15 June 2012
Steampunk Appreciation Week Guest Post - Leanna Renee Hieber
Hey everyone! I'm so excited to host a guest post from my dear, dear friend Leanna Renee Hieber, author of the Strangely Beautiful series and Magic Most Foul series. Take it away, Leanna!
Those of us familiar with Genre fiction such as Romance, Sci-Fi, Fantasy, etc, we know our sub-genres, where things may be shelved, how they might be tagged, and how they're "supposed" to look from one genre to the next. Sometimes we might even label things too much. But in my particular sub-sub-genre they're helpful. Because if a reader wants one thing and they get another, I'll have an unhappy reader. So I'm here to talk briefly about what makes what I write, Gaslight Fantasy, different from Steampunk.
First, my overbroad one-sentence explanation:
What's Steampunk? Very, very broadly, it's a blending of 19th century (typically Victorian) steam-powered technology with Science Fiction elements into a narrative. Steampunk is gadget and world-building driven.
Gaslight Fantasy? A blending of the same 19th century aesthetics with Fantasy elements into the narrative.
Example: If my Victorian "ghost-busting" Guard in the Strangely Beautiful saga were in a Steampunk novel, they'd be stopping ghosts with Aether-Packs on their back, gadgets and devices galore. But my Guard of spectral police use ancient powers pulled from Greek Mythology; holy fire and the powers of the Muses, and follow a prophecy. We know those latter tropes from Fantasy novels, not Science Fiction.
The world-building is no less intricate in either case. Gaslight Fantasy novelists must create a viable magical / fantastical system, Steampunk authors must do the same with their scientific devices and choices about the world's technology. A lot of alternate history can be involved.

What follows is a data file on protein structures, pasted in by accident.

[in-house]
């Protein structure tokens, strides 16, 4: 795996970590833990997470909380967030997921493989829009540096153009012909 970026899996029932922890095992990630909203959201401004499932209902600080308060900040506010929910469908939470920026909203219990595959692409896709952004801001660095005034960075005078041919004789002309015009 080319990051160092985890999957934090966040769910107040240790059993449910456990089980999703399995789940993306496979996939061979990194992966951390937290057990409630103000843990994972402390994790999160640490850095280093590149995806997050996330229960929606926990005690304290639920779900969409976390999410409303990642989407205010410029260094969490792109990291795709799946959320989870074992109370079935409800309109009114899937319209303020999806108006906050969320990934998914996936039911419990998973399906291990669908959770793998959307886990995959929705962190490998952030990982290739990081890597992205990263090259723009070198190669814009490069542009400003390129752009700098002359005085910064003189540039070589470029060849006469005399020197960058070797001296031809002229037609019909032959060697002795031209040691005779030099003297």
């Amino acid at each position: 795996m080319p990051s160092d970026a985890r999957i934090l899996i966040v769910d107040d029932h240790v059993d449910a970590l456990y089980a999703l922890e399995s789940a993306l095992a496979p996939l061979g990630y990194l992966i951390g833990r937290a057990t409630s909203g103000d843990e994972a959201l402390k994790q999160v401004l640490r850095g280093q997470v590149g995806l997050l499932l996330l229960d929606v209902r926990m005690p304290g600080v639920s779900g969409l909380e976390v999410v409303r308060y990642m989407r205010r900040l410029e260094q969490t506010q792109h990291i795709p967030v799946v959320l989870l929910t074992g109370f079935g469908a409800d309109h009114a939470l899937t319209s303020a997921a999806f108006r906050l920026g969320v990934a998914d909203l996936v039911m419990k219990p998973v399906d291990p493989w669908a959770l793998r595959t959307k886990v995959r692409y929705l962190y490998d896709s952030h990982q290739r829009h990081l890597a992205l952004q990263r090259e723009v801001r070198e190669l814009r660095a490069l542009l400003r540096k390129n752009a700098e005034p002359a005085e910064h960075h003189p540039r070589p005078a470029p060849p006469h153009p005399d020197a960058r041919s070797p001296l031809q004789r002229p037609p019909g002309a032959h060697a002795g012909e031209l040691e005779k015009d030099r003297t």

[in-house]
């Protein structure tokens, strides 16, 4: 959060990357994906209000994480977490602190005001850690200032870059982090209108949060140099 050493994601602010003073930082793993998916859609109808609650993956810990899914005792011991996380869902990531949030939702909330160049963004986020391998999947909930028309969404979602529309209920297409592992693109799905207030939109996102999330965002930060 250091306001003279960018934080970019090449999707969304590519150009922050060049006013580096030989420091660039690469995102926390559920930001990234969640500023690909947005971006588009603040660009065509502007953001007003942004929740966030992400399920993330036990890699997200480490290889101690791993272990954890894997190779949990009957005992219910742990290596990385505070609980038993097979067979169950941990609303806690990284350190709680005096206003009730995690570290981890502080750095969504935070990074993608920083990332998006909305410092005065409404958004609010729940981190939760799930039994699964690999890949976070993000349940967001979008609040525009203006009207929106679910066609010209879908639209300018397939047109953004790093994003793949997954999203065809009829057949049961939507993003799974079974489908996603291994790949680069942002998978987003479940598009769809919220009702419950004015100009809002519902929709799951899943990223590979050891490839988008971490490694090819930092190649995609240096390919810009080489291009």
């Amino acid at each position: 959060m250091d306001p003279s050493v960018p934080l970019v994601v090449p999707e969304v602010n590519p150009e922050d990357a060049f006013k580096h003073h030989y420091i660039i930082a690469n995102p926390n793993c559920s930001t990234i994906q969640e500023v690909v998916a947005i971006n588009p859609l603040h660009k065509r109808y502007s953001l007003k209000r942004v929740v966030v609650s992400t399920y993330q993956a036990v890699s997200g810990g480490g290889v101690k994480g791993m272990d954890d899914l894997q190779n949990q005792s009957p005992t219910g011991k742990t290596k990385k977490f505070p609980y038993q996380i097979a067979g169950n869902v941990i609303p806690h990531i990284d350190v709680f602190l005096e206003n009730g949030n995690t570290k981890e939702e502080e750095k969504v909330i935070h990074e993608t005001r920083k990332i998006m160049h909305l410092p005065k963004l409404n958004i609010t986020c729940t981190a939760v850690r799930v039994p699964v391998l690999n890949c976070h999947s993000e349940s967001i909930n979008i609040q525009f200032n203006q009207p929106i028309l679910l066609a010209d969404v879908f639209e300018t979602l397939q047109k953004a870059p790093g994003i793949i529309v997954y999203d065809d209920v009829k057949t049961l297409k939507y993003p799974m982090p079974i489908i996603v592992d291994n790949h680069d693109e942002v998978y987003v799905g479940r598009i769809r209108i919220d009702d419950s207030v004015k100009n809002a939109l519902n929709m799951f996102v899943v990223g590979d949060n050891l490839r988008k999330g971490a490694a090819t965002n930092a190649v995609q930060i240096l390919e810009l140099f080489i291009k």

The term Steampunk derives loosely from the already established "Cyberpunk" (Think artist H. R. Giger and The Matrix) and highlights the steam-powered historical aesthetic rather than a modern/futuristic one, the term Gaslight or Gaslamp Fantasy has origins in the already established Gaslamp Romance. Gaslamp Romance focuses more on atmosphere, characters and relationships rather than fantastical and/or paranormal worlds and their tropes. My work falls quite squarely within both fantasy and romance.
And yes, I write Gothic romance as strongly into my books as anything, so I'm really a Gothic Fantasy Romance hybrid. The only thing you can't really confuse my work with is Sci-Fi. I love Sci-Fi but I just default to the fantastical, the Gothic and the paranormal. So yes, I'm difficult to shelve. But it's being able to have tags, labels, identifiers like these so that I can find my best audience and not alienate anyone along the way who might be looking for an airship or complex gadgetry. I appreciate said things, I just don't write them. I'm drawn to the sweeping and atmospheric, Gothic leanings you can put onto Gaslight Fantasy. The magic and mystery inherent to this genre is what keeps me coming back for more.
There's a great Wikipedia article on Gaslight Fantasy, by the way. http://en.wikipedia.org/wiki/Gaslight_fantasy
Hopefully this whets your appetite and interest, please contact me if you've questions, I'm available on all social medias, particularly Twitter: http://twitter.com/leannarenee and please check out all my latest projects on my website http://leannareneehieber.com and on FB http://facebook.com/lrhieber - I hope you'll check out the latest installment in my Magic Most Foul saga, THE TWISTED TRAGEDY OF MISS NATALIE STEWART, releasing this November, available for pre-order now!
Thanks for the awesome guest post, Leanna!
Today, I'm giving away a signed copy of Book 2 in the Strangely Beautiful series, The Darkly Luminous Fight for Persephone Parker. (You may remember my review of Book 1 of the Strangely Beautiful series and my gushy love post for Alexi.) Just leave a comment on this post by 12 midnight, and I'll let random.org do the rest!